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The Money Pit

San Diego couple Colin and Cathleen Haggerty went to extreme depths to build their cellar
Photo by: Julia Hiebaum
Reclaimed materials add to the cellar's Old World feel.

Esther Mobley
Posted: May 27, 2015

Most California homes lack basements. But that didn't stop Colin and Cathleen Haggerty from building the underground wine cellar of their dreams.

The couple had lived in their sprawling Cape Cod–style house in San Diego's La Jolla district for 15 years when Colin, now 58, finally persuaded his wife to embark on a major renovation. Cathleen, 53, was skeptical: Creating an underground space would require them to displace themselves and their children, then grade-school age, from their home for a full year. In fact, laughs Colin, "We were out of the house for 51 weeks and six days."

Years prior, when they were nascent collectors, Cathleen had presented Colin with Richard M. Gold's How and Why to Build a Wine Cellar, inscribing it, "May your wildest dreams come true." Although the extravagant cellar plan initially struck Cathleen as "a midlife crisis," she remembered the inscription—and still meant it sincerely. "He deserves this," she says. "And we have had some of the best memories of our lives in that cellar."

The cellar required serious engineering. Colin recalls how frightening it was to see the roof suspended above the home's walls by steel beams while the walls of the house, which sits on flat land, were taken down. Workers dug a hole 20 feet deep, stopping every couple of days to shore the sides with steel and concrete.

The 500-square-foot cellar is designed "essentially like a boat," Colin says. The walls and floors are 3 feet thick and waterproof; any moisture that comes near the space is carried out through pipes and then pumped back into the ground. Two backup pump systems are ready to kick in should the first fail. The space is entirely temperature-controlled, but so well-insulated that the Haggertys suspect the temperature would not change for days if the electricity were to go out.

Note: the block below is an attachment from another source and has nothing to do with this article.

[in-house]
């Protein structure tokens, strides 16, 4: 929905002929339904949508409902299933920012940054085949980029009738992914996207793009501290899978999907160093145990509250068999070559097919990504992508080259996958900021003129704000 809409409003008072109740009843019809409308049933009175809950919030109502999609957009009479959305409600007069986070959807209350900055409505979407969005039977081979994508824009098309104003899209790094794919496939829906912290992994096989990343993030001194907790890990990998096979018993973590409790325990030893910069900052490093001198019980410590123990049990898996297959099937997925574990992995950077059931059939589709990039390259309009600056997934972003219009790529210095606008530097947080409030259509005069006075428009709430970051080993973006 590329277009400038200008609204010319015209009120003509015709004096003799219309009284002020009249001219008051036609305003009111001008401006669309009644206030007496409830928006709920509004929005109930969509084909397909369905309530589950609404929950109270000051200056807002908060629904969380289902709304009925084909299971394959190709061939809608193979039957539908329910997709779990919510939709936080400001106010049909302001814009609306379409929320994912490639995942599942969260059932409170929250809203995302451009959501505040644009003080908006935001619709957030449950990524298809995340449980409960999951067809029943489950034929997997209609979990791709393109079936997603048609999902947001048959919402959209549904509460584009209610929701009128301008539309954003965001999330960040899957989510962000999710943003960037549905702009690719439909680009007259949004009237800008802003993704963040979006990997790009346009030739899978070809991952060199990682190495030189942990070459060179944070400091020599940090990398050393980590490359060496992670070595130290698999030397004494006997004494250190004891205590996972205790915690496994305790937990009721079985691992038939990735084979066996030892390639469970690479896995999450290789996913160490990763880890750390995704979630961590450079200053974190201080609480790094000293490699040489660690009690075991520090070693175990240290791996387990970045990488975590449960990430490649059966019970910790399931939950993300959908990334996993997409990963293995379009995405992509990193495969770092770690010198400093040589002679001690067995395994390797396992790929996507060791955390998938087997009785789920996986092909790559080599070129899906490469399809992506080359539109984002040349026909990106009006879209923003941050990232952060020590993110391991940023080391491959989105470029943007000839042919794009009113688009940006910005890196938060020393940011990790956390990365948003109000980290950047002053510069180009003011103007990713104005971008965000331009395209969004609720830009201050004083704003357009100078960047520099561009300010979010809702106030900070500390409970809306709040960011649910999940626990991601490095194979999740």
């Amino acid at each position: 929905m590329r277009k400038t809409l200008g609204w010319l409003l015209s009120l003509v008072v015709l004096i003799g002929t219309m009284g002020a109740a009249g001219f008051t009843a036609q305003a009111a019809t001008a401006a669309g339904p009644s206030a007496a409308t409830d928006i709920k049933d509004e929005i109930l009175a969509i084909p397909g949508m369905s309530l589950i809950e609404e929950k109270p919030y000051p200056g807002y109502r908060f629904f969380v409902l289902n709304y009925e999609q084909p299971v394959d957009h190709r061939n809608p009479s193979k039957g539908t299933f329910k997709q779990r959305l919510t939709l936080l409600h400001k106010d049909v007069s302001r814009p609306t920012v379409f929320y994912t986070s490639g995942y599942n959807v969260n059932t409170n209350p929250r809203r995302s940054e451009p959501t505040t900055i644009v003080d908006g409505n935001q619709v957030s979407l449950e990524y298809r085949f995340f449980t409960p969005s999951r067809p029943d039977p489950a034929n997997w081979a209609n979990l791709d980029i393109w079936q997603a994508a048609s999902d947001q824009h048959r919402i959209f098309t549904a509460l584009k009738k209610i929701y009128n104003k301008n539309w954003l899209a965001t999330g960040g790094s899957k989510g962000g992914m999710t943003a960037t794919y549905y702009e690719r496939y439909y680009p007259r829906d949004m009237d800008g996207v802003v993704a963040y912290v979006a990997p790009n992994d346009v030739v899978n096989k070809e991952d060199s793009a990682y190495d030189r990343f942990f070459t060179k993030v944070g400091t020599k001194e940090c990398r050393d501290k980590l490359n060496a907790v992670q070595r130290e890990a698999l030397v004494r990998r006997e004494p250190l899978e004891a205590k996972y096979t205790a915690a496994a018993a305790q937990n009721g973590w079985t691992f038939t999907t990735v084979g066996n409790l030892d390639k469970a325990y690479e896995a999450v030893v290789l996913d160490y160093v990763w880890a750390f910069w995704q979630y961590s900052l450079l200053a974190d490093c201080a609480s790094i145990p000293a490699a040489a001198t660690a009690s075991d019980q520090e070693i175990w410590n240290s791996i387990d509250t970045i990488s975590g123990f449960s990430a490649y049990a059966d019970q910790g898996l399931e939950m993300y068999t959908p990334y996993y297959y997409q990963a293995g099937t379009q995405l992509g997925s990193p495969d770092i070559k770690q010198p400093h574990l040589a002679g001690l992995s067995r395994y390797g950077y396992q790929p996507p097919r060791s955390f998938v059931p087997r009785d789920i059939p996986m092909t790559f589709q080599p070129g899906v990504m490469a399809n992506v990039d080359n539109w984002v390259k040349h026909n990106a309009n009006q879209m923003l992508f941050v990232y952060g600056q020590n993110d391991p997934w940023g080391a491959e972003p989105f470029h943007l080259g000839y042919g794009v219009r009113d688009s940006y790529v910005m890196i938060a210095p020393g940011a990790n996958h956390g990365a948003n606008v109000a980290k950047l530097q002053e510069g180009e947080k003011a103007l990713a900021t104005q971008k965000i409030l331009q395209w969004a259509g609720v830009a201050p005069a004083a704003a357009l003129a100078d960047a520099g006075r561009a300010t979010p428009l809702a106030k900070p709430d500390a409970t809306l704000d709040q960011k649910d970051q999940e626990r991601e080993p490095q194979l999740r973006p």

To ensure that the cellar is comfortable for entertaining, one area has heating coils below the floor. "The beauty is that it keeps the people warm, but the heating coils are away from the bottles," says Colin. The blowers that control the temperature are in a different room, and their noise can't be heard inside the cellar.

Architect William Boehm shared the Haggertys' vision of a "very Old World, old French, romantic" space. Woodcarver and blacksmith David Frisk created the shelving and wrought iron. The floor stone was taken from a 200-year-old French warehouse; the brick columns were sourced from a building torn down to make way for the San Diego Padres' Petco Park.

The couple made their own marks, too: While the hole was being dug, they sabered a bottle of Veuve Clicquot Champagne; the cork is lodged somewhere in the hole. Soon afterward, Cathleen took a stick and wrote "money pit" in the still-wet concrete. That joke, loosely translated into French, inspired the cellar's name: La Cave d'Argent.

The cave elegantly displays the 1,300-bottle collection, amassed over the past 30 years. Their first and deepest loves are the wines of Bordeaux and Napa, which they bought on release throughout the 1980s and '90s. "I remember buying a bottle of '80 Lafite when I took Cathleen out to dinner when we were dating," says Colin. "[It] wasn't a great vintage, but you could get the wines, and they were an accessible price." And the couple remains on a number of coveted California mailing lists.

They've also fallen for Burgundy and, since their son has been enrolled at Gonzaga University, for the wines of Washington. Although big-bodied reds constitute the bulk of the collection, the couple also owns 1990 Krug Champagne, 2001 J.J. Prüm Spätlese and 2002 Dauvissat Chablis.

In general, however, their purchases have slowed—after all, their wildest dreams have come true. "I could easily cram [another 1,000] bottles in there," Colin says. "But frankly, it looks best the way it is. And there's certainly plenty enough wine for us."

What's in Colin and Cathleen Haggerty's Cellar

Number of Bottles: 1,300

Oldest Bottles: Château Lynch Bages 1961, Château Latour 1963, Château Giscours 1966, Château La Mission Haut-Brion 1966, Château Palmer 1966

Verticals: Anderson's Conn Valley Cabernet Sauvignon, Dehlinger Syrah, Dunn Cabernet Howell Mountain, Kistler Chardonnay Cuvée Cathleen, Quilceda Creek, Screaming Eagle, Turley Zinfandel (multiple bottlings in vertical), Château Cos-d'Estournel

Other Favorites in Multiple Vintages: Château Léoville Las Cases, Château Lynch Bages, Château Mouton-Rothschild, Château Pichon Longueville Lalande, Château Pichon-Longueville Baron

La Cave D'Argent Photo Gallery

Photo by Julia Hiebaum Photo by Julia Hiebaum Photo by Julia Hiebaum Photo by Julia Hiebaum

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